12:17 PM  
Blogger Jenny Grace said...

Co-Misery: I'm a single mom, I receive no child support, I receive no help from the government, I have student loans, I have credit card debt, I make $15 an hour. I'm a secretary with a master's degree. I'm delicately caught in a balance of EXACTLY making it every month, never with anything extra, never with any slack.

If the scales tip in even the slightest way out of my favor, I can no longer afford to live.

My parents will take me in, but I'd rather that they never need to.

I too, am worried.

12:17 PM  
Blogger Diana said...

I am with you, Catherine. My husband works in an industry that's hit hard right now, too. His company lost 70% of their contracts recently. So many people have been laid off, they say there are more layoffs coming. So far they've just cut his pay. *Just*.

I left the "day job" last year to freelance, it is the best move I could have ever made for our family mental-health wise in every other way, but sometimes when the checking account shows null I wonder what in the hell we're doing here. Are we doing the right thing?

Being the grown-up in this economic climate? Sucks!

12:18 PM  
Blogger Jenny said...

Oh wow...you're not alone!

My husband is still working full time, but I gave up my full time job to stay at home with our son (still working part time). I would have lost the job anyway, since my company is making tremendous cuts; the woman who replaced me got transferred out.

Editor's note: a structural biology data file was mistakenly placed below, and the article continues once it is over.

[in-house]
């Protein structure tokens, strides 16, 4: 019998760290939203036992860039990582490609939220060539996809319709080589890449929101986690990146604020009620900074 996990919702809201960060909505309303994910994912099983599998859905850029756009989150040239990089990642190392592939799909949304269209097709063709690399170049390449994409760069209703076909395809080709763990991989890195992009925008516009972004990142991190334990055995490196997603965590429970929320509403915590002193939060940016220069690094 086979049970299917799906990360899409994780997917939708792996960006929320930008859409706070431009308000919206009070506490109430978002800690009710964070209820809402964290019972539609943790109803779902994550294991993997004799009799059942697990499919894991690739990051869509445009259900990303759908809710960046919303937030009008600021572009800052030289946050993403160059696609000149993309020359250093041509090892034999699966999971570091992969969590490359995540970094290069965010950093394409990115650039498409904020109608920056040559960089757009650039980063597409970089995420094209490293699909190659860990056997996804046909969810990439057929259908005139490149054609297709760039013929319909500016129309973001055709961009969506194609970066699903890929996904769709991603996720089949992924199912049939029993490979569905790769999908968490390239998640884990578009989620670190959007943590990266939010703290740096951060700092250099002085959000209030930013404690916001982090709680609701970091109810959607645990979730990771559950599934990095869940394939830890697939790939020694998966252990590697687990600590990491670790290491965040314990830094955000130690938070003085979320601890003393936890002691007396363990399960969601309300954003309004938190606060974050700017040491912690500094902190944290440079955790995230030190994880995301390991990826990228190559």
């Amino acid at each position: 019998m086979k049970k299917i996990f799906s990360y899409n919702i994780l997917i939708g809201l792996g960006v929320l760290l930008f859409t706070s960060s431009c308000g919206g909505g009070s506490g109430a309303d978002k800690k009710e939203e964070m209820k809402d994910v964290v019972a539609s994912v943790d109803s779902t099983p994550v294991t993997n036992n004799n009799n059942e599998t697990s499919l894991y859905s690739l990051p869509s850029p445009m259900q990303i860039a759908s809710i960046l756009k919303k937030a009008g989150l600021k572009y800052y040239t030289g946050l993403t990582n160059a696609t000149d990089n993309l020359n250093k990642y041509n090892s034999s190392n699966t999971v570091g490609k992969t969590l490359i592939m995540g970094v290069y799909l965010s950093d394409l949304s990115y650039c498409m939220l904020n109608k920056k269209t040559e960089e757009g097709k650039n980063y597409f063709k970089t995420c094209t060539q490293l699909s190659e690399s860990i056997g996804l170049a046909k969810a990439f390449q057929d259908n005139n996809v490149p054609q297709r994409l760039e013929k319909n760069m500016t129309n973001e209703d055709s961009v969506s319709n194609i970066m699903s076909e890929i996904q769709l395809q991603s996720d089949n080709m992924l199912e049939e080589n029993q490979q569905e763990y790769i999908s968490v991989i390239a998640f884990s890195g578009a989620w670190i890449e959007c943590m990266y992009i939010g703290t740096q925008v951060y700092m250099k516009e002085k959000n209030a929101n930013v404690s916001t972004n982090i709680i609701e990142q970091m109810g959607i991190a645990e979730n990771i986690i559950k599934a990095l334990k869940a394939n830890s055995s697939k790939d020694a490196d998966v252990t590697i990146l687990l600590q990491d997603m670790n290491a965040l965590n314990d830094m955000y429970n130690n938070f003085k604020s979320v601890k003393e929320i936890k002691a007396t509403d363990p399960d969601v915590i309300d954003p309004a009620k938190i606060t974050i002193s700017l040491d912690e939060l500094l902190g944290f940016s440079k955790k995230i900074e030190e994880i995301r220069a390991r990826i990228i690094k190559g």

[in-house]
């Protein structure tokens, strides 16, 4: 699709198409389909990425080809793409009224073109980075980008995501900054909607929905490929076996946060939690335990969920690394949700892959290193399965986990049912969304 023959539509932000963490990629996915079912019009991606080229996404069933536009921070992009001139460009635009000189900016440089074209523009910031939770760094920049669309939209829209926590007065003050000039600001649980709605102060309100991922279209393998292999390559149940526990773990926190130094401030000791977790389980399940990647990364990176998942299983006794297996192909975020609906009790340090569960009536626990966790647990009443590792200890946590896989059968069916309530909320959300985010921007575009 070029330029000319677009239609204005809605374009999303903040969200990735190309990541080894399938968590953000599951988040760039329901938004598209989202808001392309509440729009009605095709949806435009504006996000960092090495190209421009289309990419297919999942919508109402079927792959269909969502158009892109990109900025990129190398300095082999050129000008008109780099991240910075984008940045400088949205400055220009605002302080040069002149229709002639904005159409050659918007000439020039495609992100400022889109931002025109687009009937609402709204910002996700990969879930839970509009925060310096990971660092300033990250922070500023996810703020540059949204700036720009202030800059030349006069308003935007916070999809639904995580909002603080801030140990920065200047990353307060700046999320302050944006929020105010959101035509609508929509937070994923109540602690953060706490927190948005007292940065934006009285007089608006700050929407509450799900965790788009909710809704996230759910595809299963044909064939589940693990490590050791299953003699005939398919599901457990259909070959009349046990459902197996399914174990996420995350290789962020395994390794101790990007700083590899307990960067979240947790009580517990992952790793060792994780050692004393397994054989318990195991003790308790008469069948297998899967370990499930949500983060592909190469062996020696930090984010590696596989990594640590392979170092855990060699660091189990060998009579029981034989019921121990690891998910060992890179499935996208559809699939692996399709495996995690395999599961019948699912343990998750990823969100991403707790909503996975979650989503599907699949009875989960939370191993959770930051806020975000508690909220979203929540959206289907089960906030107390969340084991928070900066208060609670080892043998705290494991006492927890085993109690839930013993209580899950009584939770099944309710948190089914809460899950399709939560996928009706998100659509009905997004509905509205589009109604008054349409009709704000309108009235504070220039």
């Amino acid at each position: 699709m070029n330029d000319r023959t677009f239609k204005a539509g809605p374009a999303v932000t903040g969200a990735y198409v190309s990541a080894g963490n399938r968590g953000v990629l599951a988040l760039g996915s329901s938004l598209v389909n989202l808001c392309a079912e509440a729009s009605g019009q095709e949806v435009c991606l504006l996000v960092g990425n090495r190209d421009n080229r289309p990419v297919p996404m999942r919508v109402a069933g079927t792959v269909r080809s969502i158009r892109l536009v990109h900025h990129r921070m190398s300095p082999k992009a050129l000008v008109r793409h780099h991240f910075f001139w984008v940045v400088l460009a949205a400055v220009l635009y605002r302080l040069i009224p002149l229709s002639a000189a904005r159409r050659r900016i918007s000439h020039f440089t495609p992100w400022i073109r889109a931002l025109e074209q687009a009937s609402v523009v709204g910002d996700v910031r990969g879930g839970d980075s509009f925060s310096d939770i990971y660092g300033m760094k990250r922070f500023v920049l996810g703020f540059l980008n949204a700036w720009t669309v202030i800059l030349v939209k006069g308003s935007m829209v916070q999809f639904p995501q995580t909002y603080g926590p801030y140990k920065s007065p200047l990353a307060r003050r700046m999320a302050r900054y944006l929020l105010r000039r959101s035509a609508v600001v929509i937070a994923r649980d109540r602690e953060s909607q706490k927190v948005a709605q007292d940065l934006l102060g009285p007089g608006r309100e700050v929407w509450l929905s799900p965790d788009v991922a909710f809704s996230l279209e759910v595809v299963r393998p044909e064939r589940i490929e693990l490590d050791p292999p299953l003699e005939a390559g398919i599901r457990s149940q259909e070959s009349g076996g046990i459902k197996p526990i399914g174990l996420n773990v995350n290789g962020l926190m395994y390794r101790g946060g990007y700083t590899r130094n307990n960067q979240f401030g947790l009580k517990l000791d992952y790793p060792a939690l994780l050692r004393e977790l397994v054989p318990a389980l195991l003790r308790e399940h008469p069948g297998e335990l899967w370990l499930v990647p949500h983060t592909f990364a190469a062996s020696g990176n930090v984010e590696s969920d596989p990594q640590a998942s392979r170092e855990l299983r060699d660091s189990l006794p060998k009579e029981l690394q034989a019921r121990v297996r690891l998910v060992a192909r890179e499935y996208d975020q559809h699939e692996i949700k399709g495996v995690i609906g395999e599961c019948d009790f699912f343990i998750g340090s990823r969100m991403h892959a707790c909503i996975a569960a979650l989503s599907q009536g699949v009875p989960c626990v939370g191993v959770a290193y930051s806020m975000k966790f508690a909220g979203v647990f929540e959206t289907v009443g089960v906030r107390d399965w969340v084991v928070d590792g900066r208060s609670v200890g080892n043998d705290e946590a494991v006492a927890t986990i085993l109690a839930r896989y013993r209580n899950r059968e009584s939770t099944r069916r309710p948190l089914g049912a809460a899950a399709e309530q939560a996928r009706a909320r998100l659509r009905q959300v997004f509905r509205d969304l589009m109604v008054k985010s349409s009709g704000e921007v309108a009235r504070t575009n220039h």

Yes, it's very scary. I have had many tearful moments at the grocery store, trying to figure out how I can make our grocery money stretch to pay for all the things we need. We've been selling all sorts of random belongings on Craigslist to make ends meet. Cable's gone, no budget for clothes, we minimize our car trips to save gas money.

There is an up-side, though, despite all the stress. I find myself being far more creative and resourceful than I ever was when we had "extra" money. I reuse EVERYTHING. I put up a clothesline. My garden (which has always been a hobby) is now a major source of food. We spend more time together as a family, doing simple stuff like walk in the park. I guess it is easier since my son is not really old enough to understand that we're broke, but I still look at his little face and try not to think of how much more I could do for him if we had more money, of how much less stressed we'd be.